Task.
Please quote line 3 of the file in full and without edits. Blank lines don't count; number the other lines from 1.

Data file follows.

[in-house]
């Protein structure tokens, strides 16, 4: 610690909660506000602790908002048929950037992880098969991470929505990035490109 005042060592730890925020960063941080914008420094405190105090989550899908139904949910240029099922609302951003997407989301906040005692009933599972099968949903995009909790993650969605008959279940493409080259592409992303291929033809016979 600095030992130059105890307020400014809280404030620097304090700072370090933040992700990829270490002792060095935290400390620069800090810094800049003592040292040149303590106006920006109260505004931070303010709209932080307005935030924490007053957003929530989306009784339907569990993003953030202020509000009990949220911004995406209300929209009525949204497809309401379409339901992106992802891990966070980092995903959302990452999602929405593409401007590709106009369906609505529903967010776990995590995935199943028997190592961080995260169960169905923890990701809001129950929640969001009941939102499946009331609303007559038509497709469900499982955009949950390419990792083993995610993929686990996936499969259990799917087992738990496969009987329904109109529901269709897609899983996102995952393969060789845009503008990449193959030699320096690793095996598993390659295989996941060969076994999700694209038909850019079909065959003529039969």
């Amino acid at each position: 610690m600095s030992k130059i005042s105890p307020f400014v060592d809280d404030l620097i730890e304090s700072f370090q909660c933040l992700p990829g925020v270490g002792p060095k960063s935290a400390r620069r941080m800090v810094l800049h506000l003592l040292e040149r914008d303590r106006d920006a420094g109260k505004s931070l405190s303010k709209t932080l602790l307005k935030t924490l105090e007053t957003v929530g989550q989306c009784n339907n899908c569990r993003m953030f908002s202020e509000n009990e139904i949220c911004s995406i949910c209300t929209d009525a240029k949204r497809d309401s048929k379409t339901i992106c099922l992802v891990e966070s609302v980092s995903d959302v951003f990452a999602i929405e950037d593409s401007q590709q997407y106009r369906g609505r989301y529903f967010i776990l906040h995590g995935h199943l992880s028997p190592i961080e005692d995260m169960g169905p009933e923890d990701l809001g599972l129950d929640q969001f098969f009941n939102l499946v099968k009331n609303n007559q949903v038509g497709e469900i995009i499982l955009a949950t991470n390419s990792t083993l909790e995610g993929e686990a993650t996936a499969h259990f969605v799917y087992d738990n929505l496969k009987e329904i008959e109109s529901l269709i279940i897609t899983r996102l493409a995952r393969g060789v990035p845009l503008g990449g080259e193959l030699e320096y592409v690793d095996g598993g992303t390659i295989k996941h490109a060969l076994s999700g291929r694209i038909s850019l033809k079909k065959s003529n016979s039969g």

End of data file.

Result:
């Amino acid at each position: 610690m600095s030992k130059i005042s105890p307020f400014v060592d809280d404030l620097i730890e304090s700072f370090q909660c933040l992700p990829g925020v270490g002792p060095k960063s935290a400390r620069r941080m800090v810094l800049h506000l003592l040292e040149r914008d303590r106006d920006a420094g109260k505004s931070l405190s303010k709209t932080l602790l307005k935030t924490l105090e007053t957003v929530g989550q989306c009784n339907n899908c569990r993003m953030f908002s202020e509000n009990e139904i949220c911004s995406i949910c209300t929209d009525a240029k949204r497809d309401s048929k379409t339901i992106c099922l992802v891990e966070s609302v980092s995903d959302v951003f990452a999602i929405e950037d593409s401007q590709q997407y106009r369906g609505r989301y529903f967010i776990l906040h995590g995935h199943l992880s028997p190592i961080e005692d995260m169960g169905p009933e923890d990701l809001g599972l129950d929640q969001f098969f009941n939102l499946v099968k009331n609303n007559q949903v038509g497709e469900i995009i499982l955009a949950t991470n390419s990792t083993l909790e995610g993929e686990a993650t996936a499969h259990f969605v799917y087992d738990n929505l496969k009987e329904i008959e109109s529901l269709i279940i897609t899983r996102l493409a995952r393969g060789v990035p845009l503008g990449g080259e193959l030699e320096y592409v690793d095996g598993g992303t390659i295989k996941h490109a060969l076994s999700g291929r694209i038909s850019l033809k079909k065959s003529n016979s039969g």